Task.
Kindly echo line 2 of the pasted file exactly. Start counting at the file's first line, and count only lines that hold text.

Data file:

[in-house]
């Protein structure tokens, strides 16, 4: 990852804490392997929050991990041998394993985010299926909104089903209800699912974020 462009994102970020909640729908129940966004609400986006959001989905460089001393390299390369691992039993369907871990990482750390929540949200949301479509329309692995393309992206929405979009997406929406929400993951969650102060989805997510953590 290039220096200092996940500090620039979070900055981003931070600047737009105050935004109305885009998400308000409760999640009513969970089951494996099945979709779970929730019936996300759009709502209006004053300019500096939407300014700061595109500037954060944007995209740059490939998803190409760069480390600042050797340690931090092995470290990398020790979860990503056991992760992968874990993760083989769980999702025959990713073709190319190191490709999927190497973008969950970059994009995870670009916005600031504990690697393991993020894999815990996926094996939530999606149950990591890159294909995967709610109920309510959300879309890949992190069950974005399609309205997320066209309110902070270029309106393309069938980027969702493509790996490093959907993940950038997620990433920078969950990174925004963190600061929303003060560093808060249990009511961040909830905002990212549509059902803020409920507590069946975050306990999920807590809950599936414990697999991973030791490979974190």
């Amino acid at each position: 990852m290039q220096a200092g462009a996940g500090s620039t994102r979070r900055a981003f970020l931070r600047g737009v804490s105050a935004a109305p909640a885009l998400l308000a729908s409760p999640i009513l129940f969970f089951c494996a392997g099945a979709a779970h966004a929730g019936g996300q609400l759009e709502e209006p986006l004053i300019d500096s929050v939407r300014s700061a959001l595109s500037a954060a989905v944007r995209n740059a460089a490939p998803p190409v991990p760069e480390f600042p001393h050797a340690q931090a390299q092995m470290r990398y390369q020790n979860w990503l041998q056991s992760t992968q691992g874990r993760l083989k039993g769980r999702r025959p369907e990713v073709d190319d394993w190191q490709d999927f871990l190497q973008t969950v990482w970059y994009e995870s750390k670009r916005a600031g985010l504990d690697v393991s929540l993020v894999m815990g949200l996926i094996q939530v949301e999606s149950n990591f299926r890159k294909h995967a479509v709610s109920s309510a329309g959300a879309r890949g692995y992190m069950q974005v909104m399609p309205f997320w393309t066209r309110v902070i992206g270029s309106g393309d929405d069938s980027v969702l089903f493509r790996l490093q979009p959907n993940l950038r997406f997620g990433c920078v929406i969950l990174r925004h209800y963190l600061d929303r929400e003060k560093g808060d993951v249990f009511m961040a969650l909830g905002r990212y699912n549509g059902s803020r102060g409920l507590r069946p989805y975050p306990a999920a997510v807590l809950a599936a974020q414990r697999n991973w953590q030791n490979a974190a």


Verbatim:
């Protein structure tokens, strides 16, 4: 990852804490392997929050991990041998394993985010299926909104089903209800699912974020 462009994102970020909640729908129940966004609400986006959001989905460089001393390299390369691992039993369907871990990482750390929540949200949301479509329309692995393309992206929405979009997406929406929400993951969650102060989805997510953590 290039220096200092996940500090620039979070900055981003931070600047737009105050935004109305885009998400308000409760999640009513969970089951494996099945979709779970929730019936996300759009709502209006004053300019500096939407300014700061595109500037954060944007995209740059490939998803190409760069480390600042050797340690931090092995470290990398020790979860990503056991992760992968874990993760083989769980999702025959990713073709190319190191490709999927190497973008969950970059994009995870670009916005600031504990690697393991993020894999815990996926094996939530999606149950990591890159294909995967709610109920309510959300879309890949992190069950974005399609309205997320066209309110902070270029309106393309069938980027969702493509790996490093959907993940950038997620990433920078969950990174925004963190600061929303003060560093808060249990009511961040909830905002990212549509059902803020409920507590069946975050306990999920807590809950599936414990697999991973030791490979974190």